Not sure of what you are supposed to do? Not to worry. We have some boat scuba diving tips for you so you will feel comfortable climbing aboard.
If most of your diving has been land based, diving off of a boat can be a little intimidating at first, but rest assured, follow these tips and you'll be fine.
Check Your Gear at the Dock
Before you get on the boat, make sure you have all your scuba diving equipment with you. Don't leave those fins in the dive shop. Also check you have the right amount of weight and the right size equipment if you are renting them from the dive shop.
On my last trip scuba diving in Mexico at the Riviera Maya, the guy handing out the equipment was distracted and gave me the wrong amount of weights and the wrong size BC.
I caught that fact that the weight was wrong but missed the BC size until right before we were boarding the boat. I tried it on and was able to use it but I would have preferred the other size.
Put Your Gear in a Bag
Keep all your scuba gear contained in a dive bag. Boats can become crowded and having your scuba equipment all over the place is annoying. You can buy smaller bags, such as a mesh bag, that won't take up much room. For more info, check out our page on scuba diving bags here.
Store Your Gear and Weights Under the Seat
With limited space on a dive boat, you don't want to take up valuable real estate with your miscellaneous gear. Your mask, defogger, fins, computer, wetsuit, etc. can be safely stored under the seat until you need them.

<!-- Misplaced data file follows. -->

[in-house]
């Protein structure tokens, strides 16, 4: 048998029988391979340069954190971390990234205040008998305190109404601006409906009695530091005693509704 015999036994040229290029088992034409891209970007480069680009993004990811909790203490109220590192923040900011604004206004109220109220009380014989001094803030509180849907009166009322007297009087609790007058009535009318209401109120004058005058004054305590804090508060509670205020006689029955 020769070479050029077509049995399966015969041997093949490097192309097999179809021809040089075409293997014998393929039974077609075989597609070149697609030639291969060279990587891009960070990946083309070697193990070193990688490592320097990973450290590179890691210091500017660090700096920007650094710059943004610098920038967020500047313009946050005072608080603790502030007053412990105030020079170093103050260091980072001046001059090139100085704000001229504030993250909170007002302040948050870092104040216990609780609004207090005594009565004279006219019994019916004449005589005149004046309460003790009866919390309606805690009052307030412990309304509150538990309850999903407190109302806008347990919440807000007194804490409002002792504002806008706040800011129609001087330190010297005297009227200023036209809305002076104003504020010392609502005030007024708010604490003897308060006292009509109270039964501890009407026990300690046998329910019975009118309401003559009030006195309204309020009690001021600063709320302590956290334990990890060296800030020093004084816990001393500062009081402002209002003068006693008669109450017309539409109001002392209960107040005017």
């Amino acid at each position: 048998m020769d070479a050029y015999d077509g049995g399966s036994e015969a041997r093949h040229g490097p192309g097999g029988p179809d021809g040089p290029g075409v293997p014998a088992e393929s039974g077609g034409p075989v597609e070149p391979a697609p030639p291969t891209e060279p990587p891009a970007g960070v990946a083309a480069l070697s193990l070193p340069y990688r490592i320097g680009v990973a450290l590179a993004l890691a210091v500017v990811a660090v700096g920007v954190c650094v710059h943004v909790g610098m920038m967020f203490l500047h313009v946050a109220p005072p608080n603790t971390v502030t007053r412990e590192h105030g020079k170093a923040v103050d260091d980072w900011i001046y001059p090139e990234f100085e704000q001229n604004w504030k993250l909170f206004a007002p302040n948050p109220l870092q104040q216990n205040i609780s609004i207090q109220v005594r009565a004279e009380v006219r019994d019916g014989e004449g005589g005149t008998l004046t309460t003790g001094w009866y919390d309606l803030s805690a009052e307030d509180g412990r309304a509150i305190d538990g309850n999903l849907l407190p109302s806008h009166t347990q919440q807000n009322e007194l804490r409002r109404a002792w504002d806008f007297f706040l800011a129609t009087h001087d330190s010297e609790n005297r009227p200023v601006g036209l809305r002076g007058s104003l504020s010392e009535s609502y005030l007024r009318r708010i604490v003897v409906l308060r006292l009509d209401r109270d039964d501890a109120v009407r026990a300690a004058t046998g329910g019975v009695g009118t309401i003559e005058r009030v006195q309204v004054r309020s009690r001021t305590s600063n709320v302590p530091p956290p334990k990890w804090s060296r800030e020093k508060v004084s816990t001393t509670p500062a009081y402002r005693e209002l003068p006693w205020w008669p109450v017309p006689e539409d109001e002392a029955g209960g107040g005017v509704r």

This also prevents someone from stepping on and breaking your scuba gear or you losing something. Weights should never be put on the bench since it could easily fall off and kill someone's toes. Some more boat scuba diving tips:
Use the Correct Rinse Buckets
Depending on the dive boat, there may be a rinse bucket solely to rinse masks and one solely to rinse cameras. Don't put those fins, wetsuits, or anything else in those rinse buckets - especially the one for dive cameras. Try that and you'll see an annoyed scuba diver.
The boat crew or divemasters will usually point out the buckets on the boat. If they don't and you aren't sure, just ask. It is not big deal and everyone will be happy.
Get To the Boat or Dive Shop Early
This will give you ample time to sign in, get your scuba equipment, check you have all the right gear, etc. You will also be able to assemble your gear so you will not be rushed once you reach the dive site.
Not to mention, it is inconsiderate to keep a whole boat of divers waiting just for you. Many times, there is one in a group - just don't let it be you.
Suit Up Early (or at least on time)
Depending on the length of the boat trip, you may suit up at the dock or about 5 minutes before you reach the dive site. The divemaster will tell you when to begin. And when they do, start getting ready if you haven't already done so. This will ensure you are ready to get in the water and not keep the other divers waiting.
Assemble Your Gear Early